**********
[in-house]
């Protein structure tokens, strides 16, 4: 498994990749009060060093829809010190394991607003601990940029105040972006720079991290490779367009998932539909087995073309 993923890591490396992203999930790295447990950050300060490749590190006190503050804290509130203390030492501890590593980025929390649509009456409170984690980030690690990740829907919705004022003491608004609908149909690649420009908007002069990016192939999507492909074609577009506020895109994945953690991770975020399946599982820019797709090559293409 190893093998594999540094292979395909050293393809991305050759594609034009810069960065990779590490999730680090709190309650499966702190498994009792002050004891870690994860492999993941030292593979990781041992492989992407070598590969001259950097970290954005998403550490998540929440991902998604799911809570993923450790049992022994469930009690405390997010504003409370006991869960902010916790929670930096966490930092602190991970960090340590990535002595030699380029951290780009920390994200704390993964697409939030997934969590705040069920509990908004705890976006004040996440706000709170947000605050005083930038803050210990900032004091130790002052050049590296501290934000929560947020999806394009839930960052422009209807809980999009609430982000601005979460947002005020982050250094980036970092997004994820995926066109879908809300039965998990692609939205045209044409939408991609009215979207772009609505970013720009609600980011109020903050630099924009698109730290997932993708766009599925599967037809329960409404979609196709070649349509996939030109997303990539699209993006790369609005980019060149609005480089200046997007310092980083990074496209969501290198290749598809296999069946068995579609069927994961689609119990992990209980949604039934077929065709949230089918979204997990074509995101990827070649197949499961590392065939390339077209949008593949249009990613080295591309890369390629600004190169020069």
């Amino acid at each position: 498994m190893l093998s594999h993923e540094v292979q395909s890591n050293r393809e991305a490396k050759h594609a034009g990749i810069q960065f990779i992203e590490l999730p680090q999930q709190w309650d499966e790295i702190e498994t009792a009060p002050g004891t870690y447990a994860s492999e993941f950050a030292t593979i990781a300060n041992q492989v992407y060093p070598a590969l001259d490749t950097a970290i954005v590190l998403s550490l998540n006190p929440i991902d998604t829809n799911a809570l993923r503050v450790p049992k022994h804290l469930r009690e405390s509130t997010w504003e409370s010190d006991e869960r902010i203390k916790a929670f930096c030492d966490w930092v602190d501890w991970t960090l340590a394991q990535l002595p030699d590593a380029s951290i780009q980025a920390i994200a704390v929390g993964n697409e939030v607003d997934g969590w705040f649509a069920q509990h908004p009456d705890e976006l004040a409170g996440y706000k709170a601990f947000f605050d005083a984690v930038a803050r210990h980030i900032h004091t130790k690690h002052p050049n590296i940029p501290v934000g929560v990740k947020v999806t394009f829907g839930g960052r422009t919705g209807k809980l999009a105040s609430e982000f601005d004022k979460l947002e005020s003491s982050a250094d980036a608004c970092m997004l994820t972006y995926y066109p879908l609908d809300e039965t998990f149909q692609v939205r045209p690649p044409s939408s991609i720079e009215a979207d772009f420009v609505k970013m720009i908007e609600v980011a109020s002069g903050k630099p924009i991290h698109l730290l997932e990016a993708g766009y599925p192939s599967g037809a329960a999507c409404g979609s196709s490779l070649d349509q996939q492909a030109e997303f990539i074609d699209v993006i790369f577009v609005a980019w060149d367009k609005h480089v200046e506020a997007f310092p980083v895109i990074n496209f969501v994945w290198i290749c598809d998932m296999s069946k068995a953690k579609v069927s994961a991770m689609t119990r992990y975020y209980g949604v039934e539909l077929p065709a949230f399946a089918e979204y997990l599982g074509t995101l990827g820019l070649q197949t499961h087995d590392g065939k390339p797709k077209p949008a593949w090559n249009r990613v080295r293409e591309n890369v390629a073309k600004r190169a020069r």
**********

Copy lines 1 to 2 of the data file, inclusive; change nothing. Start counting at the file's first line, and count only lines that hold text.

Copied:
[in-house]
């Protein structure tokens, strides 16, 4: 498994990749009060060093829809010190394991607003601990940029105040972006720079991290490779367009998932539909087995073309 993923890591490396992203999930790295447990950050300060490749590190006190503050804290509130203390030492501890590593980025929390649509009456409170984690980030690690990740829907919705004022003491608004609908149909690649420009908007002069990016192939999507492909074609577009506020895109994945953690991770975020399946599982820019797709090559293409 190893093998594999540094292979395909050293393809991305050759594609034009810069960065990779590490999730680090709190309650499966702190498994009792002050004891870690994860492999993941030292593979990781041992492989992407070598590969001259950097970290954005998403550490998540929440991902998604799911809570993923450790049992022994469930009690405390997010504003409370006991869960902010916790929670930096966490930092602190991970960090340590990535002595030699380029951290780009920390994200704390993964697409939030997934969590705040069920509990908004705890976006004040996440706000709170947000605050005083930038803050210990900032004091130790002052050049590296501290934000929560947020999806394009839930960052422009209807809980999009609430982000601005979460947002005020982050250094980036970092997004994820995926066109879908809300039965998990692609939205045209044409939408991609009215979207772009609505970013720009609600980011109020903050630099924009698109730290997932993708766009599925599967037809329960409404979609196709070649349509996939030109997303990539699209993006790369609005980019060149609005480089200046997007310092980083990074496209969501290198290749598809296999069946068995579609069927994961689609119990992990209980949604039934077929065709949230089918979204997990074509995101990827070649197949499961590392065939390339077209949008593949249009990613080295591309890369390629600004190169020069």